A third component — a regional electricity-sharing grid where California and its neighbors can cut costs and increase efficiency by offloading surplus or acquiring extra within minutes of peak demand — was launched last year. So far, Western Energy Imbalance Market members include parts of Oregon, Washington, Utah, and Wyoming, in addition to California.

Reaching the state’s aggressive new energy target likely will raise costs. A recent study by the consulting firm Energy+Environmental Economics and Lawrence Berkeley National Laboratory estimated that the steps needed would add an average of $14 to monthly household bills. But Berkeley energy professor Kammen points out that the effort also will spur innovation, stimulate the economy, and create jobs.

Lancaster Mayor Parris agrees. “Once you release the creative forces like that,” he said, “it doesn’t stop.”



POSTED ON 26 May 2015 IN Business & Innovation Energy Energy Policy & Politics Policy & Politics North America North America 

COMMENTS


Excellent article! What strikes me about this clean
energy transition in CA is that is has taken
remarkable coordination and collaboration between
the public and private sectors in order to make CA's
achievements feasible. It seems evident now that this
has worked, and is both and economic and
environmental boon. However, this was not without
pushback from the utilities, local governments, and
the business community at various stages. A
reminder that ambitious initiatives such as this
always meet resistance from those threatened by
change. I see a critical issue for the future of CA's
clean energy transition is continuing to support the
growth of distributed generation along with the
development of new utility models that are not
undermined by increasing small power producers.
These models will have to address the fact that it is
the utilities that still own and manage the
transmission and distribution network, and yet
current models do not adequately account for the
cost burden that grid defectors place on utilities and
remaining customers.
Posted by Christopher Clement on 31 May 2015


This article does a nice job summarizing California's renewable energy progress, but there are two points needing clarification:

(1) Implying that the "bump" in electricity prices has been caused by renewables doesn't take account of many other causes: transmission upgrades, the (welcome) shutdown of the San Onofre nuclear plant, the disastrous San Bruno gas explosion, to name a few.

(2) Lancaster mayor Rex Parris's claim to have created a zero net energy city is a bit of a stretch. The city has made real solar strides but much of the power generated within its borders is sold to other municipalities that claim the renewable electricity as their own. There seems to be a bit of double counting there.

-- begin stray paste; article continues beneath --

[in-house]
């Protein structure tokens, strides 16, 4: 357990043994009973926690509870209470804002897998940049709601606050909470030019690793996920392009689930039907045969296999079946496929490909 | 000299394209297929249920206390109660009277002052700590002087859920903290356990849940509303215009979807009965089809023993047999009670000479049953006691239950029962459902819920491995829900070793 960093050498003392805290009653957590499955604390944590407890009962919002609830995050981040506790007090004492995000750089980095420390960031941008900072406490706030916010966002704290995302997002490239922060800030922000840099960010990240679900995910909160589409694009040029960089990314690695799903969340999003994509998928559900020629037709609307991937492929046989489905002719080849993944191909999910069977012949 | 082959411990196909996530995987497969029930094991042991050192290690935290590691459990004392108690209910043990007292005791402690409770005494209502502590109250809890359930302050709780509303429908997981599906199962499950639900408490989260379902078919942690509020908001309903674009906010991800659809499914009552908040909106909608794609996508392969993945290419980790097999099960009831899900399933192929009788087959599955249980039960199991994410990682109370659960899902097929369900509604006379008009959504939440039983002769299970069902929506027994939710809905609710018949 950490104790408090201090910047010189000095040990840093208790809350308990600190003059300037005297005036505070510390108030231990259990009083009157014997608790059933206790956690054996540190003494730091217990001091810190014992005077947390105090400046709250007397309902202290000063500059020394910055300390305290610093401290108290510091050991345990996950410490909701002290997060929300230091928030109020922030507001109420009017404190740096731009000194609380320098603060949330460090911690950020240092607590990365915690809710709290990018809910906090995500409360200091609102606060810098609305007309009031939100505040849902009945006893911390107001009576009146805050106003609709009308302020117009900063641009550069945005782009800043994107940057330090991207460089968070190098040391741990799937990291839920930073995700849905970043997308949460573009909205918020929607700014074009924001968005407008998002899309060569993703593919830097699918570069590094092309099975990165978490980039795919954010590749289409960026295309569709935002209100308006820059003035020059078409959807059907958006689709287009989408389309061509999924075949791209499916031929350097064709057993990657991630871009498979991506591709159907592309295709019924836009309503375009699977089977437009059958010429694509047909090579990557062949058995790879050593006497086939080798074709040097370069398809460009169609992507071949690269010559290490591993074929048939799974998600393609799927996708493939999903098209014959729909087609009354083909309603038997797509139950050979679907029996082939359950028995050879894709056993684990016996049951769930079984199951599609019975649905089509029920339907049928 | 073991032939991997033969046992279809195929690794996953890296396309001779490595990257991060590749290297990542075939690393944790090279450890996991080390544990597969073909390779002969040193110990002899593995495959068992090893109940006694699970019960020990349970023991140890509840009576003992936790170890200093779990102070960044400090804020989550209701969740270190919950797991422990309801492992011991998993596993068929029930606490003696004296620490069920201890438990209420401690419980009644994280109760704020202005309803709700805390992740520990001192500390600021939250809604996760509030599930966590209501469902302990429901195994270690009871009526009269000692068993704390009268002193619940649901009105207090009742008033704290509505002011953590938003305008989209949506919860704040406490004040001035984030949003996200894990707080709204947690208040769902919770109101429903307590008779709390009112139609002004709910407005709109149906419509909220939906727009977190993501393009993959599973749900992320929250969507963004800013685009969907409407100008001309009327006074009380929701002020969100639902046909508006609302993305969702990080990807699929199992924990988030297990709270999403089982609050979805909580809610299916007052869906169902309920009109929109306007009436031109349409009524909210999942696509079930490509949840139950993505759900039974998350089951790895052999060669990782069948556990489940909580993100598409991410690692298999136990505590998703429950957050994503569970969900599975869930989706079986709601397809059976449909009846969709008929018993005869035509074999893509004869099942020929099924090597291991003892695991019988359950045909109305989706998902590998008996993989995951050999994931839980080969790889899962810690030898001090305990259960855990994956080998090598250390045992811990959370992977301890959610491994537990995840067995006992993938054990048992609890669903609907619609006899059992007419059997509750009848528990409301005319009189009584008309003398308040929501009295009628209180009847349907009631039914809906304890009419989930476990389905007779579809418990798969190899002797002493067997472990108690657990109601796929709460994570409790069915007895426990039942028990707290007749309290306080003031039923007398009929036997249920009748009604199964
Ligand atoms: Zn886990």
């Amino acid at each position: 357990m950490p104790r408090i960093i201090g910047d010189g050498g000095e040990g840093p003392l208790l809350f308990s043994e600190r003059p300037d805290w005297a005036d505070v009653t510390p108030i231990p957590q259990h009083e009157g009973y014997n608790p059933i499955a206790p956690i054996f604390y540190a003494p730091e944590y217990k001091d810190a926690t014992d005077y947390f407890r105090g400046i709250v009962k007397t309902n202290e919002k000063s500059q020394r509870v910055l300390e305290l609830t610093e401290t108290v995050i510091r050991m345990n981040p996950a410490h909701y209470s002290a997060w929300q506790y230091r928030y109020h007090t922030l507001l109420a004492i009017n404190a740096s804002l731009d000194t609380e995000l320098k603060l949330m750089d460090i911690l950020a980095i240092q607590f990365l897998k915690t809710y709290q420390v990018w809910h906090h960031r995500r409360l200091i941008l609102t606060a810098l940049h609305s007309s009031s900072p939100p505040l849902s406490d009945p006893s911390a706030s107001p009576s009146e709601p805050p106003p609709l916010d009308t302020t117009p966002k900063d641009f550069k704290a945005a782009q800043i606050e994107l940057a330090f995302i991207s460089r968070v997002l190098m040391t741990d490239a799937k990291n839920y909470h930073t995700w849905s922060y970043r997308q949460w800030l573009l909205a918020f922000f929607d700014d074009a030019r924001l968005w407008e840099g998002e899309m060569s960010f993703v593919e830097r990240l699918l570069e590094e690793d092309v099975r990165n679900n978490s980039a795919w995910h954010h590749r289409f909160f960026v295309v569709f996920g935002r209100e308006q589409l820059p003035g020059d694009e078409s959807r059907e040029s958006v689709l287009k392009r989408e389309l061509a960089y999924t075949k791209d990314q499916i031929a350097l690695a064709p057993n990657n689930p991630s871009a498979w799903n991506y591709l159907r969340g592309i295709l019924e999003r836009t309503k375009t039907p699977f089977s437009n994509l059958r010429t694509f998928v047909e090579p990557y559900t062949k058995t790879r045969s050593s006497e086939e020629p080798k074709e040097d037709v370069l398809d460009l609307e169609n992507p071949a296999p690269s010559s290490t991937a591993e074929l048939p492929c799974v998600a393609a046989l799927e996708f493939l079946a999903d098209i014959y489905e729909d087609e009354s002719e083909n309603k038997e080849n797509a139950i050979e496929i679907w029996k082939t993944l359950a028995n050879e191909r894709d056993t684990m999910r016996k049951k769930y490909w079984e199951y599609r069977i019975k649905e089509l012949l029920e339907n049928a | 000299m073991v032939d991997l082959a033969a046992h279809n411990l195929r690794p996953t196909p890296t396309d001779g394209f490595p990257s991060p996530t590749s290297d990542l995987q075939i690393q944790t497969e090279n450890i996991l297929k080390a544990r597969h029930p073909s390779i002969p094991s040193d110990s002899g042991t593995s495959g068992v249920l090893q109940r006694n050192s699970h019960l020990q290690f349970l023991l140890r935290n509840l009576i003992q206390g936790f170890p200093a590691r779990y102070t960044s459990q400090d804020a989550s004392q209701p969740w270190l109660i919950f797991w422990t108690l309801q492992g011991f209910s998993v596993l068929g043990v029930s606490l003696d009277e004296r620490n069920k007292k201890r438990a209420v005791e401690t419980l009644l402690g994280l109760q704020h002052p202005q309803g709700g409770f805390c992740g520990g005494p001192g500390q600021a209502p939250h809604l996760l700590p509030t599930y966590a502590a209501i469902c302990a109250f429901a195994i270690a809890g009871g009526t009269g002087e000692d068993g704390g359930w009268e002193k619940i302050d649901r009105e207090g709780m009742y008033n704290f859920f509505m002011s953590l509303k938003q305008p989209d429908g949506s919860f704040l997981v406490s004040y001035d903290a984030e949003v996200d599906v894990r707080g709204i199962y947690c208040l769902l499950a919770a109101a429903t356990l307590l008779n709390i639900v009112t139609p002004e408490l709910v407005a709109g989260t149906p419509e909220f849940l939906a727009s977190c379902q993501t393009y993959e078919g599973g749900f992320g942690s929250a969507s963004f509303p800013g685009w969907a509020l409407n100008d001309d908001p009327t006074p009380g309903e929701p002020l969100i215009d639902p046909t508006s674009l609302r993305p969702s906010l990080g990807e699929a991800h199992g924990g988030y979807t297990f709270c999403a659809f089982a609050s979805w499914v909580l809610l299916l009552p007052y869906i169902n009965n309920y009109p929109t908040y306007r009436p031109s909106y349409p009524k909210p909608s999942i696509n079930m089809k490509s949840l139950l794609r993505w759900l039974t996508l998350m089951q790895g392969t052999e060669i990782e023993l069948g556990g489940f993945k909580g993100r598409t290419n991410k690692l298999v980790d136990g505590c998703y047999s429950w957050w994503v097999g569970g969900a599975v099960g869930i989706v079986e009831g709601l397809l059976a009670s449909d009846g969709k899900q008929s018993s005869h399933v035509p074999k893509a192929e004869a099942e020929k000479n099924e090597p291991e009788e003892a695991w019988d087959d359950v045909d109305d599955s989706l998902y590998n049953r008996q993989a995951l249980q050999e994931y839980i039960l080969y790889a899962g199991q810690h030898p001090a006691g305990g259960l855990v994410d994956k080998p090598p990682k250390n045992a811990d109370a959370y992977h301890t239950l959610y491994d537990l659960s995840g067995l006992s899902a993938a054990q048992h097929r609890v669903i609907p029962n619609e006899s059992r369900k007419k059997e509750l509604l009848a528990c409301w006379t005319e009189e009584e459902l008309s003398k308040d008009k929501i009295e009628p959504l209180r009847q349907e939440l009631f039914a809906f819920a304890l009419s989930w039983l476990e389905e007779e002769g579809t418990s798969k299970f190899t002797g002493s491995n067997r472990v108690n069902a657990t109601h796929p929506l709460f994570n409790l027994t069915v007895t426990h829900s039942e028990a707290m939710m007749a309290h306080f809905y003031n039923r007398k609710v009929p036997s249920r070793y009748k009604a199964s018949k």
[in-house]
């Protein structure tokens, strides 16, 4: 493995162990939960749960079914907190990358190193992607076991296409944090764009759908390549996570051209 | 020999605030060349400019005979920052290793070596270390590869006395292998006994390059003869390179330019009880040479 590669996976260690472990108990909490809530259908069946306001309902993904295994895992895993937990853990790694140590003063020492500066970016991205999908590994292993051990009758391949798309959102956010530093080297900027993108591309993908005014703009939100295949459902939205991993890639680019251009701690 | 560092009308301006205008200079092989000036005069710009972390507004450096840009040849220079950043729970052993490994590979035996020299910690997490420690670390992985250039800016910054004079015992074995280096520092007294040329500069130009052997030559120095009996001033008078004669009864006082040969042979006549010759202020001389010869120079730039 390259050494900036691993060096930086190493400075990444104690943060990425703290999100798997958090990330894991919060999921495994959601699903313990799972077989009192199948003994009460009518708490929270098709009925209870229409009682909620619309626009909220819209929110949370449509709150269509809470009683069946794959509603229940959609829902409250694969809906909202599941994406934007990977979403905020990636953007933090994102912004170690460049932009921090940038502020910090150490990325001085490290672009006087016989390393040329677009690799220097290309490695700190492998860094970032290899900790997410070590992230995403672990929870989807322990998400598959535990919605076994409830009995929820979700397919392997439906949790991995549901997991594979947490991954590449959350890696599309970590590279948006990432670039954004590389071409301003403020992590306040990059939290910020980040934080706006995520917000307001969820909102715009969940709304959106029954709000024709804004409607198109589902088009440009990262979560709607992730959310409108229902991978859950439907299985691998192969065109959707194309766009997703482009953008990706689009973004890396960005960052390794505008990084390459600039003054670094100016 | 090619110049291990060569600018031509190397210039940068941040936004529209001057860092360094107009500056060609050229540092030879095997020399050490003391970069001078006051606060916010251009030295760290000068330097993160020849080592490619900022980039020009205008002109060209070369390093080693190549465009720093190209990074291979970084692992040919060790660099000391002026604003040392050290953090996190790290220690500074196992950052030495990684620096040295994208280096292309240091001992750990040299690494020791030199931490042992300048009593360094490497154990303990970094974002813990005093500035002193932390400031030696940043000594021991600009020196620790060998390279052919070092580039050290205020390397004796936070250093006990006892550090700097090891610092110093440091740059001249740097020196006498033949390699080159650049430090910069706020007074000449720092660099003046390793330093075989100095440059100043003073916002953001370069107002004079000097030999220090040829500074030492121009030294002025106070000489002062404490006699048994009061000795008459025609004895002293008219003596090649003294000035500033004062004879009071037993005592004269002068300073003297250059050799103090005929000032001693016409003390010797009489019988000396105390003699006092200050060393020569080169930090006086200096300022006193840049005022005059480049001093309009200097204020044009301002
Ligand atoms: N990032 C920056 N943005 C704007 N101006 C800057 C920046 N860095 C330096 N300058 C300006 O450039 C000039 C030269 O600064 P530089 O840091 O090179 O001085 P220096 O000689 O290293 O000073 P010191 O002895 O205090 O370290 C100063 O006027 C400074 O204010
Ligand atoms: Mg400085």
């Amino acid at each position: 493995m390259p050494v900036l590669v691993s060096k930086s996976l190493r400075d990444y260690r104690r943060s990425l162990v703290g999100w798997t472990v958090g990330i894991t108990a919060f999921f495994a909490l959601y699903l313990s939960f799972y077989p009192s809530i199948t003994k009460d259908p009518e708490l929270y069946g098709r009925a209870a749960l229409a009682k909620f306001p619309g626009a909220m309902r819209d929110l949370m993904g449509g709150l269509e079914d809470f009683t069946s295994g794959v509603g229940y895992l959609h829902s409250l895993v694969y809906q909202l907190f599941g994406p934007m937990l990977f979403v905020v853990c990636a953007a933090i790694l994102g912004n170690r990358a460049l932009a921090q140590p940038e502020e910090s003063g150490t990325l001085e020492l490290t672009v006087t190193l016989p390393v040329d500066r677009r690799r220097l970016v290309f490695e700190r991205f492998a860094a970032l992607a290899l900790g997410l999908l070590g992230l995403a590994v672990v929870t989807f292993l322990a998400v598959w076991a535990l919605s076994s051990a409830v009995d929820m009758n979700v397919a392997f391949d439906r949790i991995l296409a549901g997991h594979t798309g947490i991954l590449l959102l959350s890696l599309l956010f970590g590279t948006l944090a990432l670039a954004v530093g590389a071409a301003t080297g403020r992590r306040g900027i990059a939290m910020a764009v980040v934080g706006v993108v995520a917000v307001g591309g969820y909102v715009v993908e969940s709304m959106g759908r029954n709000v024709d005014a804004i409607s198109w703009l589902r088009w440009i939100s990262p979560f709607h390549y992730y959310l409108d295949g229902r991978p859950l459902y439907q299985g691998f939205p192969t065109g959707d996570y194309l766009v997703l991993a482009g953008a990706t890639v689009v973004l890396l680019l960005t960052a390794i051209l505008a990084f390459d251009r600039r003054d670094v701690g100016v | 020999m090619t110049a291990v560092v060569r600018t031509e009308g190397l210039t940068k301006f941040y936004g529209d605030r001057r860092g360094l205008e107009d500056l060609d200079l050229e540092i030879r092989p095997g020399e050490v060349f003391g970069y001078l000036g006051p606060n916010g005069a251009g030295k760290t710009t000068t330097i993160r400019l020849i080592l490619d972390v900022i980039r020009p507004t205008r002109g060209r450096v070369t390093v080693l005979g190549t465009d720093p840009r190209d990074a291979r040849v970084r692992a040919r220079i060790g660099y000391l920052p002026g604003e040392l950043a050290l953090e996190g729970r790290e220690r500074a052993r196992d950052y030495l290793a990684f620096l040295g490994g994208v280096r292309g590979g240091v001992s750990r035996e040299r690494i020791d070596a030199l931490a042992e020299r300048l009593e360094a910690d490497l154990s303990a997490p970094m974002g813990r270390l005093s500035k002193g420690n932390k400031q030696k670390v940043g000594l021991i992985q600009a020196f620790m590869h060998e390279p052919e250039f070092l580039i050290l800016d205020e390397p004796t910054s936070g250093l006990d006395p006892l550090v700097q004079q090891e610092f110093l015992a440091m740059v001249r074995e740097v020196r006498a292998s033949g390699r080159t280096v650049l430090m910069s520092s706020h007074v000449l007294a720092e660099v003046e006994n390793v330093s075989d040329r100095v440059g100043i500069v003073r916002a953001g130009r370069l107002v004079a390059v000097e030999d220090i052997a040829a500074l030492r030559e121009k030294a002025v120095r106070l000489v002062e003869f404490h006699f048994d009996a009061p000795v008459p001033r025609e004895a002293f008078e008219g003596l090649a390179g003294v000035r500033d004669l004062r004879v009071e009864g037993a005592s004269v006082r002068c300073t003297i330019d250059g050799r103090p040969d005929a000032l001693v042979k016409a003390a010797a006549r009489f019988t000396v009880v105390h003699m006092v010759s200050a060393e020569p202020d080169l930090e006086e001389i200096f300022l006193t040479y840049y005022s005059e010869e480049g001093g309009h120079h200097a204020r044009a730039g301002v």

Posted by Philip Warburg on 01 Jun 2015


POST A COMMENT

Comments are moderated and will be reviewed before they are posted to ensure they are on topic, relevant, and not abusive. They may be edited for length and clarity. By filling out this form, you give Yale Environment 360 permission to publish this comment.

Name 
Email address 
Comment 
 
Please type the text shown in the graphic.


cheryl katzABOUT THE AUTHOR
Cheryl Katz is a San Francisco Bay Area-based science writer covering energy, environmental health, and climate change. She has reported from Iceland to Africa on issues ranging from geothermal power to flood control. Her articles have appeared in Scientific American, National Geographic.com, and Science News. Previously for e360, she reported on challenges in forecasting extreme weather and possible weakening of the oceans’ heat-buffering ability.
MORE BY THIS AUTHOR

 
 

RELATED ARTICLES


Floating Solar: A Win-Win for
Drought-Stricken Lakes in U.S.

Floating solar panel arrays are increasingly being deployed in places as diverse as Brazil and Japan. One prime spot for these “floatovoltaic” projects could be the sunbaked U.S. Southwest, where they could produce clean energy and prevent evaporation in major man-made reservoirs.
READ MORE

In Iowa, A Bipartisan Push to
Become Leader in Wind Energy

Thanks to state officials who have long supported renewables, Iowa now leads all U.S. states in the percentage of its energy produced from wind. Big companies, including Facebook and Google, are taking notice and cite clean energy as a major reason for locating new facilities there.
READ MORE

Can We Reduce CO2 Emissions
And Grow the Global Economy?

Surprising new statistics show that the world economy is expanding while global carbon emissions remain at the same level. Is it possible that the elusive “decoupling” of emissions and economic growth could be happening?
READ MORE

Why Supreme Court’s Action
Creates Opportunity on Climate

The U.S. Supreme Court order blocking the Obama administration's Clean Power Plan may have a silver lining: It provides an opportunity for the U.S. to show other nations it has a flexible, multi-faceted approach to cutting emissions.
READ MORE

With Court Action, Obama’s
Climate Policies in Jeopardy

The U.S. Supreme Court order blocking President Obama’s plan to cut emissions from coal-burning power plants is an unprecedented step and one of the most environmentally harmful decisions ever made by the nation’s highest court.
READ MORE

 

MORE IN Reports


Sticker Shock: The Soaring Costs
Of Germany’s Nuclear Shutdown

by joel stonington